Data visualization is a general term that describes any process that converts data sources into a visual representation such as charts, graphs, maps, and tables. There are three main categories:
A good data visualization can uncover (exploratory visualization) and communicate (explanatory visualization) relationships and patterns otherwise hidden in your data.
A well-designed visualization is easier to remember than a table of numbers. The visual impact of the Income in Canada infographic is easier to recall than if one were to simple read numbers from a table.
Figure 1: Income in Canada Infographic to show how data can be presented in a visualization.
Statistics Canada. (2016). Income in Canada, 2016 Census of Population. Retrieved on January 16, 2018.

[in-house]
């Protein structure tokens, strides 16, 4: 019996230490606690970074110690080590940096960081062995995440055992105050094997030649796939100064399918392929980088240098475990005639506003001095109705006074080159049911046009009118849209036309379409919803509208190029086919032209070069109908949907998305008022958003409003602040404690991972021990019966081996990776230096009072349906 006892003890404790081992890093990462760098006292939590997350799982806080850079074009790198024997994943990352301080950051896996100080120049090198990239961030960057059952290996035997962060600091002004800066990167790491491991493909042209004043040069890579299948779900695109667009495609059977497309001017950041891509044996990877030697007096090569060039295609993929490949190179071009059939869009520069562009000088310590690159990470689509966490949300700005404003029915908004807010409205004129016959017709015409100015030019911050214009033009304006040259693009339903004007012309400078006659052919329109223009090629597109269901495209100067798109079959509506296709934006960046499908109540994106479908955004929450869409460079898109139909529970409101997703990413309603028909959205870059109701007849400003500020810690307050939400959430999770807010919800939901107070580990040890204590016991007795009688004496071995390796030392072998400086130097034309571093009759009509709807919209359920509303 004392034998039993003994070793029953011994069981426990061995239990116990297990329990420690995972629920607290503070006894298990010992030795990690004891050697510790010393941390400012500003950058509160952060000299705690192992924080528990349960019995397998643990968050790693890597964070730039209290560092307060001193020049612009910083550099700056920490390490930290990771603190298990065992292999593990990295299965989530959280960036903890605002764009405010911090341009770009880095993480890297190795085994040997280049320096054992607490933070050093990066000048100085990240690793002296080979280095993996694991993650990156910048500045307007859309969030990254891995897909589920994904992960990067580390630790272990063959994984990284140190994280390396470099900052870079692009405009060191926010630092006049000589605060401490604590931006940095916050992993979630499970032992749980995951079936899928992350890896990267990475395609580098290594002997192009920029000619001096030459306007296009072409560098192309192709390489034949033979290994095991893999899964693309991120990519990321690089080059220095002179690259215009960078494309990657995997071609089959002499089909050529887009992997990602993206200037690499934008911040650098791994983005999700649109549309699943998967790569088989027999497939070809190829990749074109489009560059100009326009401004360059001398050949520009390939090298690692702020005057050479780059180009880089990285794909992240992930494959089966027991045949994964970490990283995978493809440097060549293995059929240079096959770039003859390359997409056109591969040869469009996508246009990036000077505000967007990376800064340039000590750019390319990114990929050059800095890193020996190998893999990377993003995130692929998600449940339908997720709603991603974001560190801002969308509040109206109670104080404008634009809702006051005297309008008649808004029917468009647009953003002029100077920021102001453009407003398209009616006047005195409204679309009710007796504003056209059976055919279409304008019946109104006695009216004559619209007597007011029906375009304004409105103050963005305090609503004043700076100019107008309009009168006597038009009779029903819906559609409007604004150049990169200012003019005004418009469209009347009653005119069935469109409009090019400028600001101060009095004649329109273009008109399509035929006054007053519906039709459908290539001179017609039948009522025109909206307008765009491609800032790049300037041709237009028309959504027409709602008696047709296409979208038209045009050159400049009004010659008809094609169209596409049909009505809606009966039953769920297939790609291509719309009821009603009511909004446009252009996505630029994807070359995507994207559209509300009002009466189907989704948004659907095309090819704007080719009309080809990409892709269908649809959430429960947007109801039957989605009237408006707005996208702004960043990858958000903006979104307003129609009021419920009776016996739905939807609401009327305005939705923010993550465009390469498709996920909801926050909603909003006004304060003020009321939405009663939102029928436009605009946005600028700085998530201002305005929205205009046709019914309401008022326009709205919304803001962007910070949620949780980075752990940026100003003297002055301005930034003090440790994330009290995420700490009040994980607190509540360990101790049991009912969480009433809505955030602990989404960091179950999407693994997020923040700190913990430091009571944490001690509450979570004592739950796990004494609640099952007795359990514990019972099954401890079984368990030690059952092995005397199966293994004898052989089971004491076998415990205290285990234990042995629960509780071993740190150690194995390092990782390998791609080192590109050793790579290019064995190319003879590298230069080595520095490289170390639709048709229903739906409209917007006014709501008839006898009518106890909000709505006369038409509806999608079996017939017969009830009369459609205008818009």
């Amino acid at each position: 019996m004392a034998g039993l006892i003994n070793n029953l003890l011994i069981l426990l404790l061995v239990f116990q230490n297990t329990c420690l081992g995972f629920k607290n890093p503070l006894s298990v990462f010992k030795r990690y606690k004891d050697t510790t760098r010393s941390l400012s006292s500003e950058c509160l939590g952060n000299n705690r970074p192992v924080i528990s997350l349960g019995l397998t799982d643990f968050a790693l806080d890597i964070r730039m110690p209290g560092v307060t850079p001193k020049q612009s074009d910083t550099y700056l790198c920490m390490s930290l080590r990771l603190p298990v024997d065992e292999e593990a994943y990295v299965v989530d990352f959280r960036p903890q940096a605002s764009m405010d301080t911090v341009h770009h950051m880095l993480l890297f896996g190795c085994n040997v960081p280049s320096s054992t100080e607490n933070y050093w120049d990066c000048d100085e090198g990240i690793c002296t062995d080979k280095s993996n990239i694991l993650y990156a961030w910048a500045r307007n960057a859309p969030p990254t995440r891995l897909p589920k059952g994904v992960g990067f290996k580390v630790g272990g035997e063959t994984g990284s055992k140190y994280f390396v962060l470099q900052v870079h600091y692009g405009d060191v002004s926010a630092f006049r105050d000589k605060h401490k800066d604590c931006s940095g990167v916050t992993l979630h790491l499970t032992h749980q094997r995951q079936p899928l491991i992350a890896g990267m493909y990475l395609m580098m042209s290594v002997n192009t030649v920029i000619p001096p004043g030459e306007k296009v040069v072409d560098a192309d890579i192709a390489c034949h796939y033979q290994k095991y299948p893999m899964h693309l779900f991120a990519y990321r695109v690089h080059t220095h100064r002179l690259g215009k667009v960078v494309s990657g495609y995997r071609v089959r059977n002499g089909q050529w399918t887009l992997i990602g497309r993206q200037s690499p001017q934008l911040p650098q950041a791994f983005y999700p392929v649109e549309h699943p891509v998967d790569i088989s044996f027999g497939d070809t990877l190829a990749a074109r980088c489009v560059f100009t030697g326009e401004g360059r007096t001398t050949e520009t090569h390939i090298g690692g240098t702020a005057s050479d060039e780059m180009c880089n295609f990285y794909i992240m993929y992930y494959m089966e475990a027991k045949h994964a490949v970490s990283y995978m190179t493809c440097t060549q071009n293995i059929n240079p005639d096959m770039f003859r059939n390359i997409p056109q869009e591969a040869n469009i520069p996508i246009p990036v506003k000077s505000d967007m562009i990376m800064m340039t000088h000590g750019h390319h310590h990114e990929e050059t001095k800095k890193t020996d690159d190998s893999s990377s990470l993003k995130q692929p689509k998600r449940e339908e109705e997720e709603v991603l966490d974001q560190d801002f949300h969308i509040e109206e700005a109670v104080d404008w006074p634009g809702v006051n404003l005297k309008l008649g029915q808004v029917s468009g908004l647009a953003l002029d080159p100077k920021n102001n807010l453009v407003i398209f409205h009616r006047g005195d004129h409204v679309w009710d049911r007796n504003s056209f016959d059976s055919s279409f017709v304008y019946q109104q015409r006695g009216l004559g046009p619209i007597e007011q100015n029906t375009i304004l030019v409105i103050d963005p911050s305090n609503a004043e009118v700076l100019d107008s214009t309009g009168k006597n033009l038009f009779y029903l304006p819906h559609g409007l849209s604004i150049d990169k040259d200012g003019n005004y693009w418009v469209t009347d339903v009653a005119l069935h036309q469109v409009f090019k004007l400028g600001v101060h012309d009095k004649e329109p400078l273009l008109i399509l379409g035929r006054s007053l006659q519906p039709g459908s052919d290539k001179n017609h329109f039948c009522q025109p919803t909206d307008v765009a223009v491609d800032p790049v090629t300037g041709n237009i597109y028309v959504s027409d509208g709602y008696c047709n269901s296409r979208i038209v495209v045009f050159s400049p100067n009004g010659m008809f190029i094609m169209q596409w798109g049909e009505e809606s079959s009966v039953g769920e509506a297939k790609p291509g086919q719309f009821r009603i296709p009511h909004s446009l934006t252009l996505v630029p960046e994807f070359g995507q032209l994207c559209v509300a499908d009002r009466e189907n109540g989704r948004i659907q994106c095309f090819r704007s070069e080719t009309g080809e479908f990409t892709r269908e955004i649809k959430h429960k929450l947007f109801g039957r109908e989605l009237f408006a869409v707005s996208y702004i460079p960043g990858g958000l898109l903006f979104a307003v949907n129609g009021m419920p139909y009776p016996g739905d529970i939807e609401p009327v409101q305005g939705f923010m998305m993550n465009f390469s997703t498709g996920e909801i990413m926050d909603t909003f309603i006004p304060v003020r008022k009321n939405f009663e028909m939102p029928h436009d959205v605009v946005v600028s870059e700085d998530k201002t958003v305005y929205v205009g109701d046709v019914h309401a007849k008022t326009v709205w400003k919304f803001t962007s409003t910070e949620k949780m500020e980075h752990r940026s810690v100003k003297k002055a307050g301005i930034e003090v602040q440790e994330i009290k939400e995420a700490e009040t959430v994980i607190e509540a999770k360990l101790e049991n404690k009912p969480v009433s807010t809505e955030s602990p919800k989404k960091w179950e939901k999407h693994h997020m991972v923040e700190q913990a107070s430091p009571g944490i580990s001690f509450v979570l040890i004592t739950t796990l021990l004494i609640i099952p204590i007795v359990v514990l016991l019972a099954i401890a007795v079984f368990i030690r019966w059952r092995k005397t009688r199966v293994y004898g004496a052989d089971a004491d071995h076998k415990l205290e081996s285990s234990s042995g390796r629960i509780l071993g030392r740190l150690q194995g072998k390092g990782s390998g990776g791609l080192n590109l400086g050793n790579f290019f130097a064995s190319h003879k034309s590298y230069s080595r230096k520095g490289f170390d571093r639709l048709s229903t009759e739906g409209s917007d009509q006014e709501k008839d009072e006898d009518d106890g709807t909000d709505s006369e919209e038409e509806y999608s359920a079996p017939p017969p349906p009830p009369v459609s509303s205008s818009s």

Open Government Licence – Canada
Anscombe’s Quartet shows how four datasets with identical summary statistics, when displayed on a scatter plot reveal four distinct patterns. By visualizing the same sets of data it is clear that the data is in fact different. Some insights can only be discovered visually.
Figure 2: Four datasets defined by Francis Anscombe for which some of the usual statistical properties (mean, variance, correlation and regression line) are the same, even though the datasets are different.
Shultz. (2010). Anscombes Quartet. Retrieved on January 16, 2018.
CC BY-SA 3.0
They enable us to make sense of information that would be otherwise impossible to understand. For example, See the visualization of flight patterns in the US by Aaron Koblin, part of the Celestial Mechanics project at UCLA.
Figure 3: Screen capture of the paths of air traffic over North America.
Koblin, Aaron. (2015, July 2). Flight Patterns. Retrieved January 16, 2018.
This work is licensed under a Creative Commons Attribution-NonCommercial-ShareAlike 4.0 International License.